Shanghai summer school
Shanghai International Studies University hosts scholarship program for foreign students
Published: Jul 18, 2017 06:43 PM

Over 70 foreign students from 21 countries recently attended a three-day getaway to Anhui Province. Hosted by Shanghai International Studies University (SISU) as part of the Shanghai Summer School program, the journey included climbing Huangshan Mountain and visiting Hongcun village and its tea plantations, enhancing the students' understanding of Chinese culture.

Shanghai Summer School (3S) is a scholarship program launched by Shanghai Municipal Education Commission as a window for international cooperation. It aims to set up a platform for educational exchanges between Shanghai and the world while attracting talented foreign students to study in Shanghai and learn the Chinese language while experiencing local culture.

During the one-month program, foreign students engage in intensive language learning and cultural exploring activities through various projects provided by dozens of colleges and universities in Shanghai.

This year, SISU hosted four projects affiliated to the 3S program: the Spanish-Speaking Countries Project, the Russian Project, the Belt and Road Countries Project, and the Middle East Project.

They hoped these would arouse further international interest in Chinese history as well as the social development of contemporary China.

Students were arranged according to their language skills and provided tailor-made curriculum. SISU also offered a rich array of extracurricular activities to allow the foreign students to interact with Chinese people, including visiting Shanghainese families, practicing Chinese traditional calligraphy and tai chi boxing, sightseeing and attending lectures on Chinese culture, diplomacy and economics by professors from various local universities.

In addition, SISU paired each international student with a Chinese student as language partners to enhance and facilitate communication between the youth.

Zhang Hongjiang, project manager of the international office, School of Chinese Studies and Exchange, SISU, told the Global Times that it was a huge undertaking to implement all of these activities while making sure that students coming from different countries with different social habits and customs feel comfortable and at home in Shanghai.

Based on his observations, most of the foreign students were more interested in the recent development of modern China, including its mobile payment and shared-economy systems, which haven't yet been accurately or thoroughly included in Western educational curriculum.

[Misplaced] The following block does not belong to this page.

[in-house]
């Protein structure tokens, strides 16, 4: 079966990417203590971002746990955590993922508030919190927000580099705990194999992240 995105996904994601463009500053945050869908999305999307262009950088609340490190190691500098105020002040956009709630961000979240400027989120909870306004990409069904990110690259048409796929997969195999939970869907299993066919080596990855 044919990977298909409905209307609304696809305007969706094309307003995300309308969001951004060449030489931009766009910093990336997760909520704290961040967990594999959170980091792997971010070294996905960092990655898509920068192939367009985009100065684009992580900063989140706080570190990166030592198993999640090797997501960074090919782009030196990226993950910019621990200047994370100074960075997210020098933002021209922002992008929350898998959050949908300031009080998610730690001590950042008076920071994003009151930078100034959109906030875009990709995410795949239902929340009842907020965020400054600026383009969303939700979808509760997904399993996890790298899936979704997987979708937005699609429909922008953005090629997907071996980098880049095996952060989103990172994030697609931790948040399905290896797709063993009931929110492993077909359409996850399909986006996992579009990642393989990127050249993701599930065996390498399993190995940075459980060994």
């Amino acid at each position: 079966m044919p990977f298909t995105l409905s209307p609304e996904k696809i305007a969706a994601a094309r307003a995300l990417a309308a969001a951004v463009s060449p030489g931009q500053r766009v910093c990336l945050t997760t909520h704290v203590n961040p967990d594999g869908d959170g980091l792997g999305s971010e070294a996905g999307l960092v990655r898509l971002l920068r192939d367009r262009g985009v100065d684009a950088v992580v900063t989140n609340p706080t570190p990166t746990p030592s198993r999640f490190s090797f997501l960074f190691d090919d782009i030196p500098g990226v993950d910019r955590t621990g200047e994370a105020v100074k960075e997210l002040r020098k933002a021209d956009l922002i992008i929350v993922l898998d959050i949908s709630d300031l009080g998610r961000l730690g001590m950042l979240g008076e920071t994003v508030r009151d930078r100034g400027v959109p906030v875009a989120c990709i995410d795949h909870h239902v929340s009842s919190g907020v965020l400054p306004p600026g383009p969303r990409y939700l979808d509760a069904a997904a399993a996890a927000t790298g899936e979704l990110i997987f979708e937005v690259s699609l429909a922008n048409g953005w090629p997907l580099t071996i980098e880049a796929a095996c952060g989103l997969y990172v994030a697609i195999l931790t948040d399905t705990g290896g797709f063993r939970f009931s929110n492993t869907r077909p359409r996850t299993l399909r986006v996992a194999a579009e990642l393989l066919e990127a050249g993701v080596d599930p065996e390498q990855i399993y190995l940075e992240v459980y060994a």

"They may have heard about Confucius and calligraphy, but they don't know much about Alipay or Mobike or the rapid development of China's Internet industry," Zhang said.

Lasting impressions

Warinrat Chaiwan, a law student from Chiang Mai, Thailand, visiting China for the first time, said she was impressed by both Shanghai and the summer camp program.

"I love the transportation system in Shanghai. In my city, public transportation has many traffic jam problems. There are no traffic jams in Shanghai," she said.

The recent explosion of shared bicycles in the city also left a lasting impression on Chaiwan. "I think Mobikes are very good for the environment. I think Chiang Mai should follow China," she said, adding that the proliferation of QR codes in daily life was also a big surprise for her. "In Chiang Mai, people only use cash."

Chaiwan said she joined the 3S program in the hopes of learning more about Chinese language and culture. "I think it is useful for me. The more language you know, the more benefit you have. Knowing Chinese can help me find a good job in Thailand," said Chaiwan, who is in fact half Thai and half Chinese - her grandparents immigrated to Thailand from China.

"In Chiang Mai, there are always many Chinese tourists who I want to speak with," she exclaimed. After encountering a number of Chinese tourists who she couldn't communicate with, she finally decided to enroll in a language school in Chiang Mai to learn Chinese.

"Many (students) have given up because Putonghua is so difficult. But I think we (Thai) have an advantage to learn Chinese. It has four tones and Thai has five tones," she said.

Olga Osuna Gómez, a Chinese-language teacher from Spain, has been teaching Putonghua in Málaga for the past 10 years. She said more and more people are learning Chinese in Spain, with her students ranging in age from 14 to 80 years old.

"The elder Spanish people learn Chinese handwriting to keep their memory and find peace with themselves. Every time I come to China I learn something new. I appreciate being given the chance to improve my Chinese in China," Gómez said.

Though the 3S project concludes at the end of July, many students expressed a desire to further their studies in China and have begun applying for degree programs in Shanghai, said Zhang.

"We hope more foreign students can apply for degrees here. They play an important role in people-to-people communication between China and their home countries," he said.

Foreign students pose at Huangshan Mountain during the Shanghai Summer School program.

Foreign students are engaged in various activities during a three-day getaway to Anhui Province. Photos: Feng Yu/GT